Broo, tomorrow, we come together to bid you farewell as you exit this world forever. You were an idol from a distance. That orotund voice became a morning ritual when I was in school.
I’d usually not miss your morning sports on Luv FM because of that piercing tone and your mastery of the Queen’s language.
I never dreamed of ever getting the opportunity to get close to you. But when you contacted me via Facebook that you read and enjoyed my articles, I celebrated that message like I had achieved an out-of-the-world feat. How that gap closed!
Even since our paths crossed, it became apparent I had for years nursed a very wrong impression of you. Broo (as we used to refer to each other), you were too pleasant a human. You were so down to earth, and always ready to help.
You’d be the first to message me to correct a post on my wall. Whenever I received a text from you in the course of my shows suggesting I should call you back, I’d readily know I had pronounced a word or name wrong. Not too many of you left in this job. Even when I thought I wasn’t fit to clean your shoes in this job, you were asking me if I head leads to stories. You’d ask if I had details to this or that and when I had done stories you liked, you ready to supply me updates.
Chris, you were uncompromisingly blunt in pointing out when I had gone amiss – as equally charitable in giving the thumbs up. That is how I learnt in the job.
When I moved to Accra, you gave me a great welcome and great lessons as well. I couldn’t believe you actually drove all the way to my office to assess the working environment, and to advise how I could fit in. This visit was not once, not twice.
You evolved from being my idol, to a boss, a friend and a brother. You were truly a warm-hearted human. When communication failed for a week or two, I’d notice something had gone wrong. In all, you’d come back stronger. Even on your sick bed, you stood still and remained grossly relevant in this profession. You fed that our lively WhatsApp Group with sports news, only for us to hear about your passing less that 72 hours later. It is still hurt that you left.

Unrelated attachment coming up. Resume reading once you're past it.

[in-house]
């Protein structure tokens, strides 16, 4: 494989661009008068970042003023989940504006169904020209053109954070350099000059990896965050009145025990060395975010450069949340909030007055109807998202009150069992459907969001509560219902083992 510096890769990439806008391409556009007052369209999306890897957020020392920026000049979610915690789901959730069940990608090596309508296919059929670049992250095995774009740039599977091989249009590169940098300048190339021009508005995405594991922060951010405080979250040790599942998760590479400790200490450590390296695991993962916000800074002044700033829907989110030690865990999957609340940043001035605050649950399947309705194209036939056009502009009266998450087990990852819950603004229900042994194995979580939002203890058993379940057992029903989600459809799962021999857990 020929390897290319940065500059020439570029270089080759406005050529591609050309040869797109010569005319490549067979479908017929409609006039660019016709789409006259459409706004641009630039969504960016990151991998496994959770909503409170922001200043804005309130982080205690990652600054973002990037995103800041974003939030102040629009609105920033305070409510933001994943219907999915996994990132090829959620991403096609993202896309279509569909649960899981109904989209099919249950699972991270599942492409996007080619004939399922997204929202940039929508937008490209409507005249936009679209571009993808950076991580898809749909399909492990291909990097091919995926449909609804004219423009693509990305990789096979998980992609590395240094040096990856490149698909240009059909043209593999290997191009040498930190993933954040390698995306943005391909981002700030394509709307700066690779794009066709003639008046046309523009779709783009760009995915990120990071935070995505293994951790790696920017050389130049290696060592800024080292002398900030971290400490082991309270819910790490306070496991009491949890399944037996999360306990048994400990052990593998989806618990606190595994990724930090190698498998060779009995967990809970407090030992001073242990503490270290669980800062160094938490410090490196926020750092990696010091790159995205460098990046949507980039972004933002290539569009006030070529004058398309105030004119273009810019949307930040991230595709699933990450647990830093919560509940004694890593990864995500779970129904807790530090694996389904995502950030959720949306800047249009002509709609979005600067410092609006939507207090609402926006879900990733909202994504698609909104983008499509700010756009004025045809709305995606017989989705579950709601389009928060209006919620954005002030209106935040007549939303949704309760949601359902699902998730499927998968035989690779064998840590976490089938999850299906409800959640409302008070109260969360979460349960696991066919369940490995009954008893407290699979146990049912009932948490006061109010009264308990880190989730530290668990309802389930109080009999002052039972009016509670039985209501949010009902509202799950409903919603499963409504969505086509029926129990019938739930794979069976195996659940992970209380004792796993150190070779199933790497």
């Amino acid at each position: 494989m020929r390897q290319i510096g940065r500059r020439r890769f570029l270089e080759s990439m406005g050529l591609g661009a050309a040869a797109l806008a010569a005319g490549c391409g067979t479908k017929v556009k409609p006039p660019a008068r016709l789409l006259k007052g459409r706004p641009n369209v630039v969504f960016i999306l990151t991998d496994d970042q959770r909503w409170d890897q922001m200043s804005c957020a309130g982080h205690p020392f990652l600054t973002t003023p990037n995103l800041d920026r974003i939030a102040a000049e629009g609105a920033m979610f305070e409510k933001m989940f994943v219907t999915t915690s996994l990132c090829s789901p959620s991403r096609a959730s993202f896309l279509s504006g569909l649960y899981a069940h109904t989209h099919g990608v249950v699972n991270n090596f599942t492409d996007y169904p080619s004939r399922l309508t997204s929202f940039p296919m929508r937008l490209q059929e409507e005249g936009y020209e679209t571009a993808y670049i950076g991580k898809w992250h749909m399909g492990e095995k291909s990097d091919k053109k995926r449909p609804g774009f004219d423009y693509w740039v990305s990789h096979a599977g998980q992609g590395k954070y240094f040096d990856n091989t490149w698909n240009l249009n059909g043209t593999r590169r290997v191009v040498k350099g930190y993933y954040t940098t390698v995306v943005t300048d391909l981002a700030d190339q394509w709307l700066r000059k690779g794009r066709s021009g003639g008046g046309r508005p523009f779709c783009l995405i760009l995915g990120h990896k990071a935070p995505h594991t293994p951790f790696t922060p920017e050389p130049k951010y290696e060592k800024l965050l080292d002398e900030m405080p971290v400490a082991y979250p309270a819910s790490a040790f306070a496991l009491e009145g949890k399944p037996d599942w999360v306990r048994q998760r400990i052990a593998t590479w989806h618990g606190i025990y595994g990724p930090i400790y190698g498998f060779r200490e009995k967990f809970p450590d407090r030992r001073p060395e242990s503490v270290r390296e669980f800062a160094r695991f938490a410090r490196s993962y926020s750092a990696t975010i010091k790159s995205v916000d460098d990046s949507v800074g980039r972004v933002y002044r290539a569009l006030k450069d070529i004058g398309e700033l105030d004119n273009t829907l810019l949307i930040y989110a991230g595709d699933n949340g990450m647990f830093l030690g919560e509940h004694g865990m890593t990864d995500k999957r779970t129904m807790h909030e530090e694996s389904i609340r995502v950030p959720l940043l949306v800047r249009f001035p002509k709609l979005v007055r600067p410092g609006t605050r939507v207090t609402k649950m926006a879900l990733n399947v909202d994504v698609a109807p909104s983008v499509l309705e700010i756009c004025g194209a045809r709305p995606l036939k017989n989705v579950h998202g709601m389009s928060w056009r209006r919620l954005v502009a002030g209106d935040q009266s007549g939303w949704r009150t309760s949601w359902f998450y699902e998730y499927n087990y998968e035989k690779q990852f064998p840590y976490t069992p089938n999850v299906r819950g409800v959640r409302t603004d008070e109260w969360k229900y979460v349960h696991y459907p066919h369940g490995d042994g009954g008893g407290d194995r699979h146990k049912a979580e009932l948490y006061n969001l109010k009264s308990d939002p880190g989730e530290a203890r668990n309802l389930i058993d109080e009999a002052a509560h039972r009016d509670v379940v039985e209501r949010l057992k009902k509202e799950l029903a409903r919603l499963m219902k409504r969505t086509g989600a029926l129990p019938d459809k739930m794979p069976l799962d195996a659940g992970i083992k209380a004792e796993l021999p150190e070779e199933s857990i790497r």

I would have wished you stayed longer. be here longer enough to continue to teach me and many others. To correct our small grammatical errors and offer those deep thoughts on pressing sporting issues.
As a journalist, you were a COMPLETE professional. Point blank, fierce in putting across your opinions and held on so strong to your convictions even in your most difficult times.
You resigned from GHALCA as an administrative manager when you found the system impolitic. Others in this part would have stayed on to sip in the sweetness. But that was you, Columbus.
It is absolutely onerous to be clean. To dedicate a time to God and prayer in this grueling job but you effortlessly appeared first, as a man of God – and second, as a sports journalist. You loved prayer, and you stayed close to God
You fed your wife, Vivian T Opoku and your three beautiful girls with God, and so even as you leave, I do not think they’ll ever go hungry.
Chris, you leave this land as one of its truest servants. More so you leave this world as one of God’s truest sons. I have no doubt you’re resting in the very bosom of your maker.
Broo, I appreciate all of it, and I’m happy because I never missed an opportunity to let you know all what I’ve written today. As you used to end your radio shows,
‘Until we meet again, it’s a wrap”.